Now it is a library part. place it in the drawing. go to elevation and raise it up or down to fit the roof.

the trick to this is to draw a little slab next to your facia/slab and include it in the 3d view so you can click on it to get a true birds eye view of the fascia/slab.

This is basically the same way you make trusses from the manufactures' diagrams.

It may sound a little awkward but it is really quite easy and fast.

ArchiCAD 25 7000 USA - Windows 10 Pro 64x - Dell 7720 64 GB 2400MHz ECC - Xeon E3 1535M v6 4.20GHz - (2) 1TB M.2 PCIe Class 50 SSD's - 17.3" UHD IPS (3840x2160) - Nvidia Quadro P5000 16GB GDDR5 - Maxwell Studio/Render 5.2.1.49- Multilight 2 - Adobe Acrobat Pro - ArchiCAD 6 -25

Anonymous
Not applicable
BAS wrote:
Hi Dan
I was also wondering how to model the facia and side rakes on a gable roof. If you are using a 4" top cord then your side rakes also come out as 4" but should be 6". Then the facia comes out to about 5" for an 8/12. And changes for different pitches.

Brian
Brian,
I use a special object for rake conditions - see attached image. In the image, the roof plane is 4" but the rake and subrake are 6".

Dan K
rakeexample.jpg
Link
Graphisoft Partner
Graphisoft Partner
Dan wrote:
This has always perplexed me…I’m curious what others are doing when modeling roofs for truss conditions.
Just whack it on and raise it in section.

Cheers,
Link.
Anonymous
Not applicable
Steve wrote:
Personally, I don't fuss with the roof any more than what it takes to generate a roof plan and preliminary elevations, until I have the truss plans.

When I get the truss diagrams back, I use the magic wand to create a few precision 3d trusses. In section I move the roof (roof sheathing) and fascia up or down a little to match it.

I make roofs the same for stick framing as I do for trusses, they are just the sheathing.

Sometimes I use the profiler to add the metal drip edge,fascia, gutter, soffit, frieze, etc...
Steve,
You must be building your own designs - It sounds like you have a modeling technique that works for you.

I explored modeling the roof as sheathing only but quickly gave up on it as the process did not easily reference from (to story x) in the roof dialogue...basically, I think we should be able to model roofs the way they actually "plate" from the structure.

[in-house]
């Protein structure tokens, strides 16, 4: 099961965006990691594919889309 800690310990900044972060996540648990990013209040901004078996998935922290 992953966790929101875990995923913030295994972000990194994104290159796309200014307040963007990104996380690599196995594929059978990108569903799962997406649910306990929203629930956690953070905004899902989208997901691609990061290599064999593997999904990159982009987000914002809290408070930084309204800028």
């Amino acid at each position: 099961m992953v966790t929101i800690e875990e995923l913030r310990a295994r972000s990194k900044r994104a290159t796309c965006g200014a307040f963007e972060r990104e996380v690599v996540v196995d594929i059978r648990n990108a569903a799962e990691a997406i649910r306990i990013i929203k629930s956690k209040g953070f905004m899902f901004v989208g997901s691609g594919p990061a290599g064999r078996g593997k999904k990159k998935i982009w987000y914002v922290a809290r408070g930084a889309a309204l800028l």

As far as waiting for the truss diagrams to come back, I rarely have that luxury...If you're actually building the project you can probably wait...but if you're only designing it, then you have to "finalize your drawings earlier on.

Dan K
Anonymous
Not applicable
Link wrote:
Just whack it on and raise it in section.
Yup....that's pretty much what ArchiCad forces you to do. You would think that such a sophisticated software would have a better way of handling these conditions without having to resort to manual 3D manipulation.

Dan K
Jefferson
Participant
Dan -

Like Link and Steve, I set the roof as strictly the top skins. Thickness is usually choosen in reference to rafter tail thickness, and elevations are top plate heights. In it's early stages it's thick for visual representation, [read for the client's viewpoint]. The basic form, valley, hip, gable adjustments etc. and then once trusses/rafters are modeled, the up/down in section, [when I'm feeling "on my game", in 3D window.] The "thinning" of the roofs, 5/8" sheathing, + whatever roofing material buildup will be, and final elevation adjustments are a tail end process, once everything else is "set".

This is an extension of my model it as far possible, without going nuts, attitude. It yields nearly completed sections + elevations, plus it's RIGHT. That means no surprises on the job site, and then the only four letters used for my name are the original ones
jeff white
w3d design